Knicks success minus Julius Randle not good in the long run

The Knicks survived Tuesday night. They hissed and they splashed for a while, but they survived. They jumped out to an early lead 10-0 at the LeBron-free Lakers. They took a 25-point lead and were probably another 8-2 run away from Frank Vogel who gave a sick and injured Anthony Davis last night.

The Lakers came back. Avery Bradley started making pictures like World B. Free. Russell Westbrook returned the clock to 2017. And while old friend Carmelo Anthony hit an icy spot with his shot (he shot 46.1 percent from 3 before this 2-for-8) he also hit home a knock with 1:26 left in the third that leveled the match to 79-79.

Still, Knicks won, 106-100. They are on part of their schedule when they need to collect winnings in every way they can, and there is no requirement in the NBA’s statutes to register with asterisks won due to the absence of a star. This was the second match in seven matches against probable play-off qualifiers.

“We gathered,” Knicks coach Tom Thibodeau said, “and it ended well. That was what we needed to do.”

However, there was a strange part of that close-up. The Knicks never let the Lakers take the lead. And the Knicks played cards too: No Derrick Rose, no Taj Gibson, no Mitch Robinson. That meant for some makeup-as-they-went-along-rotations. In theory, this meant an extra long work shift for Julius Randle.

Julius Randle quarrels with a referee during the Knicks' 106-100 win over the Lakers.
Julius Randle quarrels with a referee during the Knicks’ 106-100 win over the Lakers.
NY Post: Charles Wenzelberg

In addition to being on a four-second stretch with just over nine minutes left in the game, Randle picked up two quick fouls that guarded his fellow Kentucky Wildcat ex-pat, Anthony Davis. It was his fourth and fifth offense. Randle went to the bench, not happy. Davis fired two ugly shots.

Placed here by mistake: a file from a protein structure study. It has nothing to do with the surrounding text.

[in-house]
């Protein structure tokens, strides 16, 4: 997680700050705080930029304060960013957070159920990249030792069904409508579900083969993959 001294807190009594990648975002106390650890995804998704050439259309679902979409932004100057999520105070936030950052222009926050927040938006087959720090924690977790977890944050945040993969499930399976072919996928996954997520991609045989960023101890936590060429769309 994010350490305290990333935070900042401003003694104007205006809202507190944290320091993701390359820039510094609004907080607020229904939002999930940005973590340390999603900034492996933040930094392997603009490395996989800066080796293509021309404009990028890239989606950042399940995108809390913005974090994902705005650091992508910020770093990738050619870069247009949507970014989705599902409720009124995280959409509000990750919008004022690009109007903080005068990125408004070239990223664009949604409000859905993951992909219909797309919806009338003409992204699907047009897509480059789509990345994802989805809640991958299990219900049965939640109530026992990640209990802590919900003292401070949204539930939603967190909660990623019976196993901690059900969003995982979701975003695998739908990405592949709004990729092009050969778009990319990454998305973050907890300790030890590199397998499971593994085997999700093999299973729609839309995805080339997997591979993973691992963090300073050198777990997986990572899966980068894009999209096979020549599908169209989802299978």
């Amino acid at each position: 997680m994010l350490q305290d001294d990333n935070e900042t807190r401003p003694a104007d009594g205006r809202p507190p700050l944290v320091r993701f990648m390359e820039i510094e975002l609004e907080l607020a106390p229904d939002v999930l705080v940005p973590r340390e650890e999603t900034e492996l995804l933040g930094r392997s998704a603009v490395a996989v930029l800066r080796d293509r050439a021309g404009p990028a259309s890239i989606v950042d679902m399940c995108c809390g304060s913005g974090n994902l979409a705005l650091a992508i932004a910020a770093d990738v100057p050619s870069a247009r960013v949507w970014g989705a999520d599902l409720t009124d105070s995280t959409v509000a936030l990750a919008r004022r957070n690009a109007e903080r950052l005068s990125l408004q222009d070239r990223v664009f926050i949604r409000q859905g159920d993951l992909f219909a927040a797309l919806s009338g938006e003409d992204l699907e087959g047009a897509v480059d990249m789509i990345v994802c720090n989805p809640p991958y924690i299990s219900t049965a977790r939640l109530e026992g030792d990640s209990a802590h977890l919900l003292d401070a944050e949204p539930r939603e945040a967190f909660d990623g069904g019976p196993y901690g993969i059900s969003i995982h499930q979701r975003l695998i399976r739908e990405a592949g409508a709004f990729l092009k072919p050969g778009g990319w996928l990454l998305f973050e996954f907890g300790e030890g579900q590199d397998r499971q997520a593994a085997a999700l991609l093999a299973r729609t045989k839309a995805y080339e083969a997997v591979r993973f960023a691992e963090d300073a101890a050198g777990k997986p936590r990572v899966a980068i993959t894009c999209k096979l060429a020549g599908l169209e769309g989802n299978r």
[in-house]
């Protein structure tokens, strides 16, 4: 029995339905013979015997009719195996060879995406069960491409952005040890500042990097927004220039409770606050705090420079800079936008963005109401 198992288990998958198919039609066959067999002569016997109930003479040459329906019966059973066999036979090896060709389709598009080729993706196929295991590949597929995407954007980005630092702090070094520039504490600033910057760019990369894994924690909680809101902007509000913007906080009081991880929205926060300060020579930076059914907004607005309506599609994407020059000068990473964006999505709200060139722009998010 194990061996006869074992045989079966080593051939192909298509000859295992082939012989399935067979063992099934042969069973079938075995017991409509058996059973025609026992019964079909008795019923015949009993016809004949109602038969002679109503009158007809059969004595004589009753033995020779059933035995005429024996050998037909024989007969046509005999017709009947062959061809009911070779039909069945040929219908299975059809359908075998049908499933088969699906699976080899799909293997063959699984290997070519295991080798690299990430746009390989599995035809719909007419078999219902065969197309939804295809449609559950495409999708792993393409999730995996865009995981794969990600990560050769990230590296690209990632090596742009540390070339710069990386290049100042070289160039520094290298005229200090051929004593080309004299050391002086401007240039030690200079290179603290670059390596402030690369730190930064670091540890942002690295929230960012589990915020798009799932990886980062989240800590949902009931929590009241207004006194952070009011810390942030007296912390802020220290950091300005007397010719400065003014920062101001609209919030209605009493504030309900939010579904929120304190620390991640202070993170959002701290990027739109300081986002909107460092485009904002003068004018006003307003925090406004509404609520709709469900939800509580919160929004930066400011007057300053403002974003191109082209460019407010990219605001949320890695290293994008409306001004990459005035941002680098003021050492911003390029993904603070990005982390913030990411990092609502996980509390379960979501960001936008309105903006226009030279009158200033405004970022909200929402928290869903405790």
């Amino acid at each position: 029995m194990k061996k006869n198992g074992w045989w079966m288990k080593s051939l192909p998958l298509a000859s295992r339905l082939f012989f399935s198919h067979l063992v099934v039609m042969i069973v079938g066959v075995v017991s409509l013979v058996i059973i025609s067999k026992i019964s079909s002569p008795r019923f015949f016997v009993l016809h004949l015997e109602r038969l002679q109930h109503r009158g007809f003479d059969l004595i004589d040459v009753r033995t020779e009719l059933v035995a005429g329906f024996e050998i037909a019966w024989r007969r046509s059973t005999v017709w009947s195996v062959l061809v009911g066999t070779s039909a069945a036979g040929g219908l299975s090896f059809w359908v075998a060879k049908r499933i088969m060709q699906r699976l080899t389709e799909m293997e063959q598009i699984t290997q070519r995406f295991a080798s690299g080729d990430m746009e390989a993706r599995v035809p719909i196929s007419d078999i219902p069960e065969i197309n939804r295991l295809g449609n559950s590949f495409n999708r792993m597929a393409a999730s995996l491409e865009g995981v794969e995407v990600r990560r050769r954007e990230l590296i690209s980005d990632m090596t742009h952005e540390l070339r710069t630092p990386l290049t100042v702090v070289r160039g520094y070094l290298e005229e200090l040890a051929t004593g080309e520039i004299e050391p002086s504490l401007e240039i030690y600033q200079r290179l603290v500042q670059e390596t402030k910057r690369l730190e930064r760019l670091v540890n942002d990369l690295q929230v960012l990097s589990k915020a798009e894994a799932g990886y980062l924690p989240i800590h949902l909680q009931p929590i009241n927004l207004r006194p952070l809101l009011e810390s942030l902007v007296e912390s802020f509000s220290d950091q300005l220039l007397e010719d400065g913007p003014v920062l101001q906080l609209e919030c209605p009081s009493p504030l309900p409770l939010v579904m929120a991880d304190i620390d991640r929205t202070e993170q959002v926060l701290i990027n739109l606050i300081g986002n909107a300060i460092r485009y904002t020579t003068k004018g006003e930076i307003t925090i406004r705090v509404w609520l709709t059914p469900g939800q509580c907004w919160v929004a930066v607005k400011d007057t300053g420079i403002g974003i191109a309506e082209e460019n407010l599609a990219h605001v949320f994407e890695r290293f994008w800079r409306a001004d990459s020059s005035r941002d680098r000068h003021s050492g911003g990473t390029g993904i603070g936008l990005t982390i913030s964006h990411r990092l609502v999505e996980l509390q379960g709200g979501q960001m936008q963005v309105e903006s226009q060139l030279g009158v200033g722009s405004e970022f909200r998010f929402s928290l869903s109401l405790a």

The Knicks led, 90-86. The garden’s antennas crackled. The downfall seemed imminent.

Except that a funny thing happened.

The Knicks ran out. Immanuel Quickley scored a pair of 3s. Alec Burks hit a shot and a couple of free throws. In less than four minutes, it was 15-7 sprint. It was a Knicks lead of 105-93. Everything with Randle on the bench. And one of the Lakers’ points actually came with the permission of Randle, after his foul problem frustration resulted in a technical foul.

OKAY. Let’s make a point here.

This does not mean that the Knicks are a better team but their best player. They are not. All you have to do is look at the entire boxing result that Randle put up on Tuesday – 20 points, 16 rebounds, five assists – to be reminded that he is still their most important player. That is a non-negotiable truth.

But here’s it: this was not the first time the Knicks have gathered in his absence this year.

Julius Randle drives past Carmelo Anthony during the Knicks' win.
Julius Randle drives past Carmelo Anthony during the Knicks’ win.
NY Post: Charles Wenzelberg

And that is a problem in the long run. Right now, it’s clear that Randle, some nights, is trying to shoulder every burden that the Knicks face. He has a new range of supporting players, and while Thibodeau recently called the “bulls” the notion that it sometimes takes time for players to give players, this is clearly not the case. It requires patience. Patience will be required.

Randle really believes that: “That takes time, bro. Once it starts to click, we will be a really, really good team.”

On Tuesday, we finally got a full insight into what Evan Fournier (26 points, 6-for-9 from 3) is capable of, and it was Randle who set him up for some of these open looks; it has not been easy to get the two on the same page. Same with Kemba Walker: sometimes he and Randle look like they’ve been playing together for a decade, and sometimes they look like they were introduced to the foreplay.

And look: this is not all about Randle. He has to adapt, of course, but so do the new faces. Both factions must make this work better than it has done. A year ago, Randle could assert himself every night as the undisputed alpha dog in the Knicks series because there was no one to challenge that role, at least until Rose came along.

Knicks was his creation, Thibodeau his co-author. The ball was constantly in his hands, the offensive went through him on every ball possession. It was brilliant most nights.

It’s still so in spasms. Just not as often. Not yet. The Knicks are not a better team without their best player, but they sometimes play better without him because they are not forced to trust him.

It must be developed. That needs to change. The Knicks are still capable of some amazing things this year. They will only go there in the company of Randle, not despite him.


Author: admin

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